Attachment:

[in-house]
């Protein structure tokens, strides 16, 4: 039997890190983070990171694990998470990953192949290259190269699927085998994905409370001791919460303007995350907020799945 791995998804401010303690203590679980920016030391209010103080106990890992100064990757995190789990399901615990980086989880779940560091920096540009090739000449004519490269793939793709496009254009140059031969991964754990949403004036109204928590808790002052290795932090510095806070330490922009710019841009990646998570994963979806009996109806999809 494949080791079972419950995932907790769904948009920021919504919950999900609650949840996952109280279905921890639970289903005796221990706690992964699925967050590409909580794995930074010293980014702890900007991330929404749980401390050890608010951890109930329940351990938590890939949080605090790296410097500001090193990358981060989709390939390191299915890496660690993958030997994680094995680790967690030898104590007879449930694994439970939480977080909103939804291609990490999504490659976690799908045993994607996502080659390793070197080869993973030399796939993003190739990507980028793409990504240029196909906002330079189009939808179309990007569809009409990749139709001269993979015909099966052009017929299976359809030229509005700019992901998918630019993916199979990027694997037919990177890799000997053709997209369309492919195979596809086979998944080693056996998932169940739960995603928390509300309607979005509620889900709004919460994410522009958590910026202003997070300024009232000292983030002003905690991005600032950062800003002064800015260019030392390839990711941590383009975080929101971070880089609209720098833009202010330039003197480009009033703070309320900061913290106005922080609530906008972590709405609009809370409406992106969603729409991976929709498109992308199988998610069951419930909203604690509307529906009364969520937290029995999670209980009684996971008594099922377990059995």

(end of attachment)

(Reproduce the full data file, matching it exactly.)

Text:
[in-house]
């Protein structure tokens, strides 16, 4: 039997890190983070990171694990998470990953192949290259190269699927085998994905409370001791919460303007995350907020799945 791995998804401010303690203590679980920016030391209010103080106990890992100064990757995190789990399901615990980086989880779940560091920096540009090739000449004519490269793939793709496009254009140059031969991964754990949403004036109204928590808790002052290795932090510095806070330490922009710019841009990646998570994963979806009996109806999809 494949080791079972419950995932907790769904948009920021919504919950999900609650949840996952109280279905921890639970289903005796221990706690992964699925967050590409909580794995930074010293980014702890900007991330929404749980401390050890608010951890109930329940351990938590890939949080605090790296410097500001090193990358981060989709390939390191299915890496660690993958030997994680094995680790967690030898104590007879449930694994439970939480977080909103939804291609990490999504490659976690799908045993994607996502080659390793070197080869993973030399796939993003190739990507980028793409990504240029196909906002330079189009939808179309990007569809009409990749139709001269993979015909099966052009017929299976359809030229509005700019992901998918630019993916199979990027694997037919990177890799000997053709997209369309492919195979596809086979998944080693056996998932169940739960995603928390509300309607979005509620889900709004919460994410522009958590910026202003997070300024009232000292983030002003905690991005600032950062800003002064800015260019030392390839990711941590383009975080929101971070880089609209720098833009202010330039003197480009009033703070309320900061913290106005922080609530906008972590709405609009809370409406992106969603729409991976929709498109992308199988998610069951419930909203604690509307529906009364969520937290029995999670209980009684996971008594099922377990059995």